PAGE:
Farhaan Ladhani: One of the things that really differentiates, I believe, the way that open societies work is the governance around the implementation of these tools and technologies and the way in which we put in oversight mechanisms and the way in which we can engage the public on the use of certain types of tools and technologies and actually listen to what they have to say. I think that the public safety part of this dimension, can be easily manipulated and leveraged to identify individuals and eliminate them. And that same technology that has the positive potential effect has a negative consequence. But our desire to identify methods of oversight and review — consideration of a deployment of that technology and engaging the public on understanding how it's being used and why its being used — differentiates us, and that's exactly where trust is built in a very open and transparent way.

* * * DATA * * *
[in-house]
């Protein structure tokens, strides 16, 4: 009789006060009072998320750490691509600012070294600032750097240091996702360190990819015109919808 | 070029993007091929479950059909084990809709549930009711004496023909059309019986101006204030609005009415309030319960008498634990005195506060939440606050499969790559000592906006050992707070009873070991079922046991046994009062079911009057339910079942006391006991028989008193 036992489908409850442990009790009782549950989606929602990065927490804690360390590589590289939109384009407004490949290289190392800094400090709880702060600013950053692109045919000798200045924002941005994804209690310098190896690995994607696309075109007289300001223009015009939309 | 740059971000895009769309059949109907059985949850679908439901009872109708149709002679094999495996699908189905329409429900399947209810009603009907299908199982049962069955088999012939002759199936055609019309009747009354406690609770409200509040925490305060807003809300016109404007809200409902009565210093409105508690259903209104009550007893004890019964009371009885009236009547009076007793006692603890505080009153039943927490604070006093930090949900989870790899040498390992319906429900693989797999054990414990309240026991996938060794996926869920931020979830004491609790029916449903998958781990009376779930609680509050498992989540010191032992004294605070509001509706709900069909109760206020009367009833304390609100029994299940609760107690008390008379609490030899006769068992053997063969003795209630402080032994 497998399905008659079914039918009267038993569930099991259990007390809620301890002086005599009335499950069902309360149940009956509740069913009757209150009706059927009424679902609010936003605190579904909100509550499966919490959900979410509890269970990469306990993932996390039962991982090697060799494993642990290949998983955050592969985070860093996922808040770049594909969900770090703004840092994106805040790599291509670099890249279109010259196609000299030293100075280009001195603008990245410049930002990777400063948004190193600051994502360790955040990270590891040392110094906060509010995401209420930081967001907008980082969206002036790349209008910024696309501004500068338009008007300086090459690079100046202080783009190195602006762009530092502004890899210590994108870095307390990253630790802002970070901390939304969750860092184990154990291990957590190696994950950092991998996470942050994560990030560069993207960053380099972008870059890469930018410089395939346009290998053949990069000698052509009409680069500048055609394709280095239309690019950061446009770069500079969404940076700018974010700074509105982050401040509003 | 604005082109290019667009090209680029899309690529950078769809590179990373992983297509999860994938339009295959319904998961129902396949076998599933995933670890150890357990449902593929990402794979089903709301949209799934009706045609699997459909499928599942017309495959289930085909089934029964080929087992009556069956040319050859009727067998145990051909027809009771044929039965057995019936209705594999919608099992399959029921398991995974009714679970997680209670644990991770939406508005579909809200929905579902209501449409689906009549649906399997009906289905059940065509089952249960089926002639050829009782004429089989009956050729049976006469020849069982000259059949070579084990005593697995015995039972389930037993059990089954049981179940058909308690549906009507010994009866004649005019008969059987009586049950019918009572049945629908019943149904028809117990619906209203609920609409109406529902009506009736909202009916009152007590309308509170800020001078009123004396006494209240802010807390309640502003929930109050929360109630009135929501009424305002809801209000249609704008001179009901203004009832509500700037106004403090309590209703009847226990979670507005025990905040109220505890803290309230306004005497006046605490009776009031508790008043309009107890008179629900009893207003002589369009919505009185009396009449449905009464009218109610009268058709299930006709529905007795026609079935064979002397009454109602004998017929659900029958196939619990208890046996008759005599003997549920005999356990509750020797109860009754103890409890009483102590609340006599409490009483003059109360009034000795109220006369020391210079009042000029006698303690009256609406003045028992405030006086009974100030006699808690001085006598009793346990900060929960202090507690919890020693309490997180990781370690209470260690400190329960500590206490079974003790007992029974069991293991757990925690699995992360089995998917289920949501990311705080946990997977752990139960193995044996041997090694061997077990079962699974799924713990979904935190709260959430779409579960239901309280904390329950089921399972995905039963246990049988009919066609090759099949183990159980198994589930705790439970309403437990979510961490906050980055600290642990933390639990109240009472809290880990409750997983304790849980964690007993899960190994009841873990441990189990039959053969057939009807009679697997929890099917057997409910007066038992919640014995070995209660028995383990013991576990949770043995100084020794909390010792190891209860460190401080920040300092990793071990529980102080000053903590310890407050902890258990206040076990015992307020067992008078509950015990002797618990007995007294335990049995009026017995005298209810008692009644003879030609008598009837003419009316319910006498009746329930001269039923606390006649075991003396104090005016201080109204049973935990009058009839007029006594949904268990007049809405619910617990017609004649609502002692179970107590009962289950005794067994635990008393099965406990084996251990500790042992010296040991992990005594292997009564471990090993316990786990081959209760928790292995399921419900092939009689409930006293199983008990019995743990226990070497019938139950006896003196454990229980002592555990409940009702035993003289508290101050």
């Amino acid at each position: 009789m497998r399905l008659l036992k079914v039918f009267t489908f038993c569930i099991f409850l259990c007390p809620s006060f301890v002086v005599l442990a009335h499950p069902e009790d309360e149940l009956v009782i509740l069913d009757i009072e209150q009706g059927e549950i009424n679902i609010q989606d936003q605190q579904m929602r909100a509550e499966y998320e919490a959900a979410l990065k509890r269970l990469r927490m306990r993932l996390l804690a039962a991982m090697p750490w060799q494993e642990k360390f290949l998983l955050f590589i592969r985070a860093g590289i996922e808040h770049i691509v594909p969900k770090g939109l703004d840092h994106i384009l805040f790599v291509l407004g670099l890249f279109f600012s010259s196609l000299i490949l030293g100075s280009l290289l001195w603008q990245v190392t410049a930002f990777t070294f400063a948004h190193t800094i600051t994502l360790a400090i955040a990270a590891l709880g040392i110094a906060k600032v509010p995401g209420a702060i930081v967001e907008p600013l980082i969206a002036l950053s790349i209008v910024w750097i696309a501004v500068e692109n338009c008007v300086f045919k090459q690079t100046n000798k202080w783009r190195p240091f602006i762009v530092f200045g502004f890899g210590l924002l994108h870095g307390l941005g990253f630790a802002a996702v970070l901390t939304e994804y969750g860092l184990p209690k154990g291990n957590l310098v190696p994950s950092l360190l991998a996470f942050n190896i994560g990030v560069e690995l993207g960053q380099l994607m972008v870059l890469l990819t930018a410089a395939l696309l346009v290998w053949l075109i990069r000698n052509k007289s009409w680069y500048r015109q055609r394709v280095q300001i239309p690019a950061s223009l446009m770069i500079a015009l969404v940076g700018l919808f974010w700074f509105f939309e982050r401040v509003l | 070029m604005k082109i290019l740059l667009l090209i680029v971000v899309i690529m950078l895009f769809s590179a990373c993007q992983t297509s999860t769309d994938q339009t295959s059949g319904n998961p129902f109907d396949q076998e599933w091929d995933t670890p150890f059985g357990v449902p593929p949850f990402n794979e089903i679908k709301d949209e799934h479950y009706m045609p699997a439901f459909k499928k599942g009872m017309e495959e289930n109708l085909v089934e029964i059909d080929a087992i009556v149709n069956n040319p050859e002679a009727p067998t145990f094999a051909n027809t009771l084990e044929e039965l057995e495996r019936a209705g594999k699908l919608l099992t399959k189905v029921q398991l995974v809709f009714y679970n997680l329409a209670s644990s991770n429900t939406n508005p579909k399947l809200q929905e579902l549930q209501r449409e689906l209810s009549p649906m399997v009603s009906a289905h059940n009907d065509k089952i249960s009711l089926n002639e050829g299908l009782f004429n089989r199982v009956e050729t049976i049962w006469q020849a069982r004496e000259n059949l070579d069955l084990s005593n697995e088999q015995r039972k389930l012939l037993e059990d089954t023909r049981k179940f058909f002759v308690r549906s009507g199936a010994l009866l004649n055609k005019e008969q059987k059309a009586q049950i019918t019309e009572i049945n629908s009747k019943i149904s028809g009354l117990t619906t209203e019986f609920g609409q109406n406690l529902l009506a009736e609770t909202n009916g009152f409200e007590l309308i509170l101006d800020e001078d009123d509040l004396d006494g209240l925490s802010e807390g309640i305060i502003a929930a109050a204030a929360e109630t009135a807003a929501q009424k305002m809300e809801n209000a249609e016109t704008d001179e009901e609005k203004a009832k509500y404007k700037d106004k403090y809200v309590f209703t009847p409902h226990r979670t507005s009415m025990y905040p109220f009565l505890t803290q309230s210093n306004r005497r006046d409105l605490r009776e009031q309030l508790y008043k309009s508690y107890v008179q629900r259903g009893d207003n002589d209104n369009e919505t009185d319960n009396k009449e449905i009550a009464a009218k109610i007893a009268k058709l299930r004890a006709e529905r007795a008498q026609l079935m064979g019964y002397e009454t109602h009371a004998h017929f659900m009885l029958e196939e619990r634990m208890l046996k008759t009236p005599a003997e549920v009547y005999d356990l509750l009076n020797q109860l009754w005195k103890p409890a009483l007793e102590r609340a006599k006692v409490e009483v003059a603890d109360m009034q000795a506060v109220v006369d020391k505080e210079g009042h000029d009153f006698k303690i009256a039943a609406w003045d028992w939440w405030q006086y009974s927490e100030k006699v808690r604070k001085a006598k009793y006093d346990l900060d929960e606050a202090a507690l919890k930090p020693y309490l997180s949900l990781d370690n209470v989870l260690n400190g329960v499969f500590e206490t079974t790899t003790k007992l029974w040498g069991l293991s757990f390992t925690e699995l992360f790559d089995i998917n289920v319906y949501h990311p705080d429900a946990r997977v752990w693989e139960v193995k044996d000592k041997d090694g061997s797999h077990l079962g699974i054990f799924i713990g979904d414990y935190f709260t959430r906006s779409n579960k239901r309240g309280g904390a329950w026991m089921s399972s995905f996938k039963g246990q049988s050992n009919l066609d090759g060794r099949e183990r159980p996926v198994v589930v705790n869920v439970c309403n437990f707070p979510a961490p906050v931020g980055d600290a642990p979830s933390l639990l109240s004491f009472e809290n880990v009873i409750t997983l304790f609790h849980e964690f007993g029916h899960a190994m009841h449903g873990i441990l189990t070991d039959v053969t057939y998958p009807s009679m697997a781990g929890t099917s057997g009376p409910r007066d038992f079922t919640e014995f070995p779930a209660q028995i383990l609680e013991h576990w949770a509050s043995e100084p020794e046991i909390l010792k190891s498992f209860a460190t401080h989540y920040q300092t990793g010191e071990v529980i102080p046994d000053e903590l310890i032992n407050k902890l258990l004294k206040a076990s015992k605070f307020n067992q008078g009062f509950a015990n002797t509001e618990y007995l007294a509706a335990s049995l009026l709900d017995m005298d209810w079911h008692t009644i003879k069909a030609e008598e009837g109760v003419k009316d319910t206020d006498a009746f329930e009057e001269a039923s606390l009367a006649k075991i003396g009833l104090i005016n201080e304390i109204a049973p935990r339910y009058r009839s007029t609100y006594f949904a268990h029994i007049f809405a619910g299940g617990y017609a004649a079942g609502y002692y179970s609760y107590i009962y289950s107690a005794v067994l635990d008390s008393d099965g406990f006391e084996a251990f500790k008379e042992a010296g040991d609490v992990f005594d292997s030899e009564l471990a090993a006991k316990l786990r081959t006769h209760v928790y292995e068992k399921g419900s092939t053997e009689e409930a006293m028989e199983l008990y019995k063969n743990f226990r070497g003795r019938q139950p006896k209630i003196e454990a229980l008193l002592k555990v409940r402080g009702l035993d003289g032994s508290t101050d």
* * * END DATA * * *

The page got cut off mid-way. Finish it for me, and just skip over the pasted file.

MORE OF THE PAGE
Joe Wang: I think we as open democratic societies still have something that autocracies like China and Russia don't. People around the world don't think of becoming Chinese. They don't dream about becoming Russian. But they still dream about becoming western, American, Canadian. There is some secret sauce we need to really realize about what our societies mean to people around the world. And it's not just about the hard power elements of this competition. There has to be a lot more work we need to do on the soft power elements to make sure we continue to inspire people around the world to look to us as that model of both governments but also that model of life they aspire to.

Theme 4: The Competition between Democracies and Authoritarian States in the Digital Era